Today's Top Five

1. West calls for Rahman's freedom as Afghan clerics call for death
There are some signs of hope for Afghan Christian convert Abdul Rahman. German chancellor Angela Merkel says Afghanistan president Hamid Karzai personally assured her that Rahman would not be executed. And unnamed "senior Afghan government officials" are saying he could be released soon. It looks like the trial will take place on Saturday. (We won't be able to update until Monday.) If he's freed but kept in Afghanistan, he's as good as dead. The New York Times reports that Friday prayers at mosques around the country focused on why Rahman should be killed—if not by the government, then by the faithful. It's heartening to see so many newspaper editorials supporting Rahman's case, and so many news outlets keeping a close eye. Perhaps this case could mark the beginning of increased media attention to religious freedom cases worldwide.

2. Former First Things editor Damon Linker attacks Neuhaus
Richard John Neuhaus's new book, Catholic Matters, is a mere 260 pages. The New Republic's review of the book, written by the former editor of Neuhaus's First Things journal, seems almost as long. Damon Linker's 8,952-word "review"—mostly about Neuhaus and very little about Catholic Matters—seems more a promotion of Linker's forthcoming book, The Theocons: Secular America Under Siege than a book review. But Neuhaus fans and foes won't care. They'll just be amazed that the article goes with the byline. The article is long and detailed—CT readers might be interested in Linker's suggestions that Neuhaus is ultimately no friend of evangelical Protestants—but the final paragraph captures the gist:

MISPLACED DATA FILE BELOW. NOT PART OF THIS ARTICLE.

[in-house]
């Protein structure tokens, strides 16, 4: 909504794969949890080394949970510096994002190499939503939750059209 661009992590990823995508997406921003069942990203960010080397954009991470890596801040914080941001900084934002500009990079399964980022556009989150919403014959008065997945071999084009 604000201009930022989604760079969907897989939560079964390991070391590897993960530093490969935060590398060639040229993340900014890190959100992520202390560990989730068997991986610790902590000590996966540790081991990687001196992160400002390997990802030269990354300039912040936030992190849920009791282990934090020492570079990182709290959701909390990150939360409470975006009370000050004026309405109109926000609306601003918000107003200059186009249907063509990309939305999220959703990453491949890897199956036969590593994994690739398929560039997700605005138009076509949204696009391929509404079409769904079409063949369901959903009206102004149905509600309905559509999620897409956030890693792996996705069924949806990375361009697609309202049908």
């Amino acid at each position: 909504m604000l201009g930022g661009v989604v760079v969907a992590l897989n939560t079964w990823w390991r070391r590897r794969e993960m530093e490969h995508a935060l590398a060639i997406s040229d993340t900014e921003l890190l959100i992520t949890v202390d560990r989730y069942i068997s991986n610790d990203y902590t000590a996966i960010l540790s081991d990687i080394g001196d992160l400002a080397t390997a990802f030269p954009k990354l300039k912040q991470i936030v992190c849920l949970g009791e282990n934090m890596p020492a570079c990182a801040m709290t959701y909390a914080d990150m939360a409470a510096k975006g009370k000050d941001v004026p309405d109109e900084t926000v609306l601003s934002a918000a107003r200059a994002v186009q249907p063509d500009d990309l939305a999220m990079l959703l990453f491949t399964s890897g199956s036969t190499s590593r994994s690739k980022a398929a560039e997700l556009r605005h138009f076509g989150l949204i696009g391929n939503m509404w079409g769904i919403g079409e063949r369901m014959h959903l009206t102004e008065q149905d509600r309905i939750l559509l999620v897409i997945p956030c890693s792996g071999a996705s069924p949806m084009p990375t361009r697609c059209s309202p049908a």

That is the America toward which Richard ...
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Weblog
Launched in 1999, Christianity Today’s Weblog was not just one of the first religion-oriented weblogs, but one of the first published by a media organization. (Hence its rather bland title.) Mostly compiled by then-online editor Ted Olsen, Weblog rounded up religion news and opinion pieces from publications around the world. As Christianity Today’s website grew, it launched other blogs. Olsen took on management responsibilities, and the Weblog feature as such was mothballed. But CT’s efforts to round up important news and opinion from around the web continues, especially on our Gleanings feature.
Ted Olsen
Ted Olsen is Christianity Today's editorial director. He wrote the magazine's Weblog—a collection of news and opinion articles from mainstream news sources around the world—from 1999 to 2006. In 2004, the magazine launched Weblog in Print, which looks for unexpected connections and trends in articles appearing in the mainstream press. The column was later renamed "Tidings" and ran until 2007.
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